6 But he said to them, “Do not be alarmed. You seek Jesus of Nazareth, who was crucified. He is risen! He is not here. See the place where they laid Him.
7 “But go, tell His disciples–and Peter–that He is going before you into Galilee; there you will see Him, as He said to you.” Mark 16:6,7 (NKJV)
By Bro. John L. Cash, “Country Preacher Dad”
At first glance, that such an ancient author is my favorite constant companion sounds incredibly boring. But the writings of Brother Martin fill my heart with spiritual light and unspeakable joy because his writings are so very real; He is humble and yet profound, deep and yet earthy and humorous.
Though he lived so long ago, he understands the blessings and struggles of the Christian life—which are the same now as back then. (Believe it or not, Susan and Spencer have begun to share my love of this pastor after stumbling upon my books—after thinking me to be somewhat of a crackpot for so many years. I’m expecting Seth to jump on the bandwagon next.)
Throughout my adult life, the volumes of Luther have always been on my nightstand and are my nightly devotional reading before I turn out the light. Susan always says, “You love Martin Luther more than you could ever possibly love me.” I always give her the same answer: “Not more, honey. Just different.” You see, in my estimation, no one understands and expresses the beauty of our faith better than Martin Luther.
Every Easter I find myself at a loss for words—I just don’t have words good enough to express what I feel about what God did for us on that happy resurrection morning. Since I can’t find the words I need, I’m borrowing them from Martin Luther’s prayer on Easter Sunday, 1533. I hope his words make you as happy as they make me. (The formatting and emphasis is mine.)
Who through the death of Thy Son hast destroyed sin and death,
And through His resurrection hast restored innocence and eternal life
That we, being delivered from the power of the devil,
May live in Thy kingdom,
Grant that we may believe this with our whole heart
And steadfast in this faith, ever praise and thank Thee,
Through Thy Son, Jesus Christ our Lord.
Grant, dear Lord God,
That the blessed Day of Thy holy advent may come soon,
So that we may be redeemed
From this bad, wicked world
(The devil’s dominion)
And freed from the terrible plague that we must suffer
From without and within
(From wicked people and our own conscience.)
Do Thou dispatch this old maggot sack
That we may finally get a different body,
Which is not full of sin,
Inclined to unchasteness and to everything evil
(As this present one is)
But one that is redeemed from all bodily and spiritual misery
And made like unto Thy glorious body, dear Lord Jesus Christ,
That we may at last come to our glorious redemption.
(From our house to your house, have a wonderful Easter. Take time to feel the joy. Jesus Christ is risen, indeed! Allelujah!)
Dr. John L. Cash is the “Country Preacher Dad.” He was raised in Stuttgart, Arkansas, and has spent the last 28 years being a country preacher in the piney woods five miles south of the little town of Hickory, Mississippi. (On week days has a desk-job at a public school, and until recently taught Latin on closed-circuit-television.) He and his lovely wife, Susan, live in the parsonage next door to the Antioch Christian Church. Their kids include Spencer (age 22), his wife Madeline (age 22), and Seth (age 19).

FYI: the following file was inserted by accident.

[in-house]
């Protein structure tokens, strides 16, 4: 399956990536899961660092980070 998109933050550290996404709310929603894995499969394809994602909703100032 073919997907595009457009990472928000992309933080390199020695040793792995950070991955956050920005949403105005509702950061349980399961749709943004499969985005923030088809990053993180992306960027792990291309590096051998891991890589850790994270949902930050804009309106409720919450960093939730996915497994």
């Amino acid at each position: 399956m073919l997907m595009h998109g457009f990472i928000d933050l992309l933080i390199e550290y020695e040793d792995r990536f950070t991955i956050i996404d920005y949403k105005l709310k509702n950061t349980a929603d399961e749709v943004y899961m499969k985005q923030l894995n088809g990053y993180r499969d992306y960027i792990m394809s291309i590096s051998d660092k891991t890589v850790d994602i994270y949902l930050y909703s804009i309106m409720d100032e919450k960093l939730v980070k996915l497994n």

I’ve heard horror stories about how some spouses constantly butt heads with their in-laws. And I’m lucky because I don’t have those war stories. I love my husband’s family and he loves mine, and we’re blessed to get along the way we do.
But there’s one tiny bone of contention between my husband and my mother, and I land squarely in the middle of the debate. Perhaps you can be the judge. The question revolves around the proper loading of a dishwasher, and the issue comes up after we have Sunday lunch together and start the clean-up process.
In this corner is my mother, who has never once loaded a truly dirty dish into any dishwasher – hers or mine. She washes and rinses the dishes first and then puts them into the dishwasher for what she calls “sterilization.” In her mind, the dishwasher is an extra safety check to ensure the dishes have received “a good scald” and are therefore germ-free.
But rest assured you could safely eat from any plate she puts into the dishwasher well before she runs the wash cycle because it has already been scrubbed, rinsed and examined with a careful eye. She treats forks and spoons like a surgeon treats scalpels and retractors.
In the other corner is my husband, who has never once loaded anything resembling a clean dish into any dishwasher. He, like many men, takes the name “dishwasher” literally. If the machine is supposed to wash the dishes, then by all means, “let’s let it wash the dishes!” he insists. After all, there are other things to do and Sunday afternoon naps to be taken. Why waste time scrubbing lasagna remnants off of plates when we’ve invested in this expensive piece of machinery that’s supposed to do it for us?